Country music singer Kane Brown isn’t buying into the “all cops are bad cops” narrative being pushed by the left.
In a recent interview with HITS Daily Double, a music industry magazine, Brown explained he has been pressured to take a stand on issues of race and policing in the wake of George Floyd's death. But as a mixed-race man, Brown said he often feels stuck in the middle.
“I’m trying to bring everybody together, and they want me to pick a side,” Brown said. “I even get pushed from one side to the other. I’m both, and both push back. So I try to understand and see each without losing the other.”
Although Brown has expressed support for the Black Lives Matter movement, he takes a more nuanced view toward the police than the one championed by many in the organization.
“There are people who think all cops are bad, but I know that’s not true,” he stated. “Those kids who were bullied in high school, the ones who get this power trip with a badge, they’re out there. They let the power go to their heads; they bully people, but that’s not all cops.”
The 26-year-old singer hardly comes from a privileged background. Born in Tennessee, Brown was raised by a single mother. His father, who is of African-American and Cherokee descent, has been incarcerated since 1996. Growing up, Brown and his mother were sometimes homeless and often moved around Georgia. In the interview, Brown admitted that the black side of him would be “super scared” to be pulled over by a cop. But he also acknowledged that his own actions can impact an interaction with law enforcement.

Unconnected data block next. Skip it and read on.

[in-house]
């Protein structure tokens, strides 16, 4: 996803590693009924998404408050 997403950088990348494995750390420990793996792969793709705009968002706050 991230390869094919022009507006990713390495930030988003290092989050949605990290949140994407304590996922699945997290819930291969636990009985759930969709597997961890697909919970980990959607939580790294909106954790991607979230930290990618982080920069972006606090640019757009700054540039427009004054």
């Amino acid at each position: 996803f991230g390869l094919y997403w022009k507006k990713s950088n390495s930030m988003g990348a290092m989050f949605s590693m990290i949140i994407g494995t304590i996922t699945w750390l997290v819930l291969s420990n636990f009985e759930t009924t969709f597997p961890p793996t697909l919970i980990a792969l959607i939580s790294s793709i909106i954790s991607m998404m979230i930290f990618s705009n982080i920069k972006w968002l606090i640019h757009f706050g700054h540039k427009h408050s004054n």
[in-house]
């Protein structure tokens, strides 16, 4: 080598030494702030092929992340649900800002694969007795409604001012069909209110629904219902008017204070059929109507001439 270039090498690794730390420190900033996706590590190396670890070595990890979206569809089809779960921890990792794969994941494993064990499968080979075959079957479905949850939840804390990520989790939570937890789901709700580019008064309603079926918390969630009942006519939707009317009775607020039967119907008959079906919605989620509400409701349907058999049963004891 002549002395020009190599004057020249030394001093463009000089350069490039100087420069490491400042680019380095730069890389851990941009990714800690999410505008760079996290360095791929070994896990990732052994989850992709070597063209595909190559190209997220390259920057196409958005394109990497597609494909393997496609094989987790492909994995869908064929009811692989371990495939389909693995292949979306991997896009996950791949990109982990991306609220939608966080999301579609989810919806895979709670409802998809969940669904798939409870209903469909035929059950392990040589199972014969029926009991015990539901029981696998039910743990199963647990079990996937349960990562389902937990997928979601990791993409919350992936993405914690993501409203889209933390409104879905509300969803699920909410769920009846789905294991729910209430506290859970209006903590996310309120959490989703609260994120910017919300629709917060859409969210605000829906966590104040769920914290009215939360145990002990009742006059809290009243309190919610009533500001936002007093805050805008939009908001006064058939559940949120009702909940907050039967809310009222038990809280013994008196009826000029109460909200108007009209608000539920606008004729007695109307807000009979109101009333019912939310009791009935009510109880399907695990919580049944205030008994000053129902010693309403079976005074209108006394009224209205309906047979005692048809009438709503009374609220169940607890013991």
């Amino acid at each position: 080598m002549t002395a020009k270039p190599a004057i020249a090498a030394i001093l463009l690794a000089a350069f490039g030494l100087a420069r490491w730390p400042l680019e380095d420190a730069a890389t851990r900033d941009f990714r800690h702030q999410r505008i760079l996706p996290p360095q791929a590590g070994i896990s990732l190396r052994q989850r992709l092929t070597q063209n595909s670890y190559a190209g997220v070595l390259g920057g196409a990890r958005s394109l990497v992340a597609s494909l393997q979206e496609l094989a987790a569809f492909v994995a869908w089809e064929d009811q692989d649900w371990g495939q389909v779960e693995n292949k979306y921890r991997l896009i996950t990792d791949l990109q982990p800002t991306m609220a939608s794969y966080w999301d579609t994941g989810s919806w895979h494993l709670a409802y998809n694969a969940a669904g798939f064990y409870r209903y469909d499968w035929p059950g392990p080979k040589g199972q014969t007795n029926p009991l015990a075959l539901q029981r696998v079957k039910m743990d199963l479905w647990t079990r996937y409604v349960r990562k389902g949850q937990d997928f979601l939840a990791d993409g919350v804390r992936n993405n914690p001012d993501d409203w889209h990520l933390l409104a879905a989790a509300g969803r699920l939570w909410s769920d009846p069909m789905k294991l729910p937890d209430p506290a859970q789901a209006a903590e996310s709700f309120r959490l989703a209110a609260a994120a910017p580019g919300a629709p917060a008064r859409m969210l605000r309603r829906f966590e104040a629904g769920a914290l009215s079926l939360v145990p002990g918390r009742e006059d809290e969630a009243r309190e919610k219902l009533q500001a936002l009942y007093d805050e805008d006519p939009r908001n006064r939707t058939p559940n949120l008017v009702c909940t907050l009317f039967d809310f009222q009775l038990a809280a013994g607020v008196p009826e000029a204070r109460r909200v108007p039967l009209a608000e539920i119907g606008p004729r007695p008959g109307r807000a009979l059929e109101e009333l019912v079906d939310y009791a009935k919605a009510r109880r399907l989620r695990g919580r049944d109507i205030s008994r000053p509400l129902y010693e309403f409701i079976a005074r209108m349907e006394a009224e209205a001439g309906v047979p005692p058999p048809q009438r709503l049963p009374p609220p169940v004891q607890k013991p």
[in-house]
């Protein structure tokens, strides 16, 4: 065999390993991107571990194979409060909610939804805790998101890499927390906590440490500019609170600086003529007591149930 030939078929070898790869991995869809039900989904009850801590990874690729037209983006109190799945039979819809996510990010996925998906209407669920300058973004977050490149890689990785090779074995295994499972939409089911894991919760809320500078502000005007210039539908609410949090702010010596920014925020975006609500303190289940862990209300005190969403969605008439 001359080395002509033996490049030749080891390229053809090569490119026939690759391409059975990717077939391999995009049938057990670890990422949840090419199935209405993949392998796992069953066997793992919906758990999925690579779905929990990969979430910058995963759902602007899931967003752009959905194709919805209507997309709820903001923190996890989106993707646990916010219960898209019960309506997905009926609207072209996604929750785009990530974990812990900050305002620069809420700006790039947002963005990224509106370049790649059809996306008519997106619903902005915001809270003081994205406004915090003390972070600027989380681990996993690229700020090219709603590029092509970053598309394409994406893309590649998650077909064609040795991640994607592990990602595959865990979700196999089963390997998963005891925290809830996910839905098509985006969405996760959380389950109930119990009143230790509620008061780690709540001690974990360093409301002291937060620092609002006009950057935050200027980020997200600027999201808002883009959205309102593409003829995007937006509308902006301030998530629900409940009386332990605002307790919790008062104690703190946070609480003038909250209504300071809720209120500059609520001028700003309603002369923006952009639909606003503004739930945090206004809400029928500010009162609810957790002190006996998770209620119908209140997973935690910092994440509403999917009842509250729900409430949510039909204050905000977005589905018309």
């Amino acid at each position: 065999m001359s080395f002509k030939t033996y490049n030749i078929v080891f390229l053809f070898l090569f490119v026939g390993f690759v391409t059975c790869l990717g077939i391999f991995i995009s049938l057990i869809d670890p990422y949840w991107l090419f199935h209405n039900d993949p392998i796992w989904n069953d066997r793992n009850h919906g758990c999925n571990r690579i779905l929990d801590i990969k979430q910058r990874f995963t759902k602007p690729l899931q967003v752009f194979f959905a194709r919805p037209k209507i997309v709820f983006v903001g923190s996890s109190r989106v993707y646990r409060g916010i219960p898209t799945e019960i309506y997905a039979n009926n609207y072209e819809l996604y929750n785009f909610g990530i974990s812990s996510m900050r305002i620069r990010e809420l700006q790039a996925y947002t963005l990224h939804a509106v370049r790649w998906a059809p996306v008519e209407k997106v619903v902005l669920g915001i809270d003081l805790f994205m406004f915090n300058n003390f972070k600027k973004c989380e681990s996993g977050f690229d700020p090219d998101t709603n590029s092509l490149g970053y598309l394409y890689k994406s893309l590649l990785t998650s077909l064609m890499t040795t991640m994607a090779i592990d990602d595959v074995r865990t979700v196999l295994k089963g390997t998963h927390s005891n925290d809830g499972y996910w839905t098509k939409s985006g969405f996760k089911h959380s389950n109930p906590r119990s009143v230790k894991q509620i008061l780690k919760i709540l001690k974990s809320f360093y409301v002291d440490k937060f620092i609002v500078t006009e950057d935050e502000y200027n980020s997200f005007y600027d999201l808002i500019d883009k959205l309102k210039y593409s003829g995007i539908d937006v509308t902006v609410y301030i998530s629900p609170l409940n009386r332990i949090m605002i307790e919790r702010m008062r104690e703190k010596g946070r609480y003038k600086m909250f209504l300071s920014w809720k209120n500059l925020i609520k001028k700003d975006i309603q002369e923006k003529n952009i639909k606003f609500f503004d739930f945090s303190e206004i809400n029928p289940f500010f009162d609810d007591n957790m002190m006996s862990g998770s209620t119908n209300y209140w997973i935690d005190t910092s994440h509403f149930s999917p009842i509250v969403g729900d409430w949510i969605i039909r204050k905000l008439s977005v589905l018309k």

“I know if I get stopped, I need to put my hands out the window so they can see I don’t have a weapon,” he said. “You have to be real careful about how you speak, because you don’t know who’s walking up to the car; you don’t know what they’re scared of or acting out of.”
Brown added that officers are “in the line of fire every day,” which should be taken into consideration in discussions of police tactics.
“I try to love everybody: the cops who do their jobs, anyone who’s a good person in this society,” he said.
Brown expressed hope that his latest song, "Worldwide Beautiful," can be a voice for unity. Brown had written it over a year ago and was saving it for his new album but decided to release it early in light of the protests and riots. The song includes the lyrics, “White churches, black churches / Different people, same hearses / It's kinda hard to fight with each other / Laying down in the ground, six under / At every show I see my people / They ain't the same, but they're all equal One love, one God, one family.”
“[A]ll the people in the media and on social media, even my family, were just shouting and no one was listening,” he said. “That wasn’t going to solve anything; it was just making it worse. So, like the song says, ‘One love, one God, one family.’ I figure if we start there, we’ve got a chance.”
How refreshing to see a celebrity push back on the division and polarization hocked by the media and think for himself.